- Ryder Cup
Rose: Europe expect the unexpected
The Ryder Cup gets underway at Medinah Country Club on September 28. ESPN will have extensive coverage of the event - including interactive text commentary, reports and reaction - for all three days.
Justin Rose has told his European team-mates to "expect the unexpected" and trust their instincts as they prepare to launch their defence of the Ryder Cup at Medinah on Friday.
Rose, who reached a career-high ranking of No. 5 in the world after the PGA Championship, is playing in his second Ryder Cup after being part of the 2008 team beaten at Valhalla, an experience he warmly remembers in spite of the result.
Now older, wiser, and arriving after a season second only to Rory McIlroy in terms of personal achievement, Rose is keen to make amends for events four years ago at the 39th Ryder Cup at Medinah.
"There's a couple of things I want to achieve in my career - one is to play on a home team at the Ryder Cup, the other is to win the Ryder Cup," Rose said. "We can take care of one of those this week."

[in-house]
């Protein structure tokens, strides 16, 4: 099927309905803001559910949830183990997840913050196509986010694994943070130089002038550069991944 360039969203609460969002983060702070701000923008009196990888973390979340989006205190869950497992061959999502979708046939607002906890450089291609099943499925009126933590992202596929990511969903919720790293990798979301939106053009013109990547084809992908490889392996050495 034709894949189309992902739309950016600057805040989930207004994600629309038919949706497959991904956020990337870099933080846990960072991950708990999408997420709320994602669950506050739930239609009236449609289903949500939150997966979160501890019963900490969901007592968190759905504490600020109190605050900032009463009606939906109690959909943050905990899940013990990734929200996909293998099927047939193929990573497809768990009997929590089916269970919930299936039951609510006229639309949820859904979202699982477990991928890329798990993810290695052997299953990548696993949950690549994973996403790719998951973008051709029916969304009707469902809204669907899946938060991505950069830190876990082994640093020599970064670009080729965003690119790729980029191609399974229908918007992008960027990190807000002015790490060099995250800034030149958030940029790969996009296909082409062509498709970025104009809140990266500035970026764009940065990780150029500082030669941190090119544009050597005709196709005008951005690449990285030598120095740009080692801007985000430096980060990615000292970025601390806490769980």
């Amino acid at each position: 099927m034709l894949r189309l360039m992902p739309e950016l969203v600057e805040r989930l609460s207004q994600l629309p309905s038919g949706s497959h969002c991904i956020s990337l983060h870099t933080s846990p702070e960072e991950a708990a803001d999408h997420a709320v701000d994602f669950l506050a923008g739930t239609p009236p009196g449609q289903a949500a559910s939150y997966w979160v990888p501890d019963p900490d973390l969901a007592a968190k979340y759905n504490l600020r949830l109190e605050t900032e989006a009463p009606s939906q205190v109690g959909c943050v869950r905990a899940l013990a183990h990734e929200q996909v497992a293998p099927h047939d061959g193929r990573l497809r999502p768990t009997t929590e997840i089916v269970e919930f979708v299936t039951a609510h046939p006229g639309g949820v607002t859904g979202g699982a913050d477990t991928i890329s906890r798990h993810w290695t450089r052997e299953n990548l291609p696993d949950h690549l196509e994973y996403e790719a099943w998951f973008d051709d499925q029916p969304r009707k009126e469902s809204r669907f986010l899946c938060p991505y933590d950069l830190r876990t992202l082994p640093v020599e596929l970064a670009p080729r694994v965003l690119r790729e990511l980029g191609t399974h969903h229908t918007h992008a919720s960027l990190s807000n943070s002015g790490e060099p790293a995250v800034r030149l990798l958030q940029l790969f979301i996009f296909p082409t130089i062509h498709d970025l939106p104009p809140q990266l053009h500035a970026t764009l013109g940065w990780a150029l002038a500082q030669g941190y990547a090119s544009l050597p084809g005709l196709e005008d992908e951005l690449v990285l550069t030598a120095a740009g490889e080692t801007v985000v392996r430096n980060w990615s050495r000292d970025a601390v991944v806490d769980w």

Rose, who has been simplifying his approach to putting in recent weeks, has warm memories of Chicago, and played down fears that the American fans could overstep the boundaries of fair play in support of their team as they have in previous years.
"I've never been to a Bears game or a Cubs game but I have some friends who live in the city and you can be walking along and if the TV's on, everyone stops to see what the score is," Rose said. "They are very passionate sports fans here, one of the biggest and best cities in America. It's going to be a fun place to play."
Nevertheless, Rose admitted that the unique atmosphere of the Ryder Cup threw up its own challenges, such as Lee Westwood's response to a man dressed up as a ghost who jumped out at him at Valhalla.
"I vaguely remember that," Rose added. "I never witnessed it, but it was bizarre - not what you'd expect! You have to expect the unexpected this week, on all levels.
"Even if there's nothing sinister about it at all you have to expect noise, roars going up from other parts of the course that might influence your pre-shot routine. You've just got to try and be as resilient as you can out there - and if something crazy happens, do your best to laugh it off.
"Our job is fairly simple - it's just to play as good a [round of] golf as we can. That's what we try to do every week. We have our own set of tools and skills that we rely upon - and [we need to] just trust them.
"You don't want to be thinking about anything new this week to deal with that type of stuff - you've just got to hope that what you've learned over the years is good enough."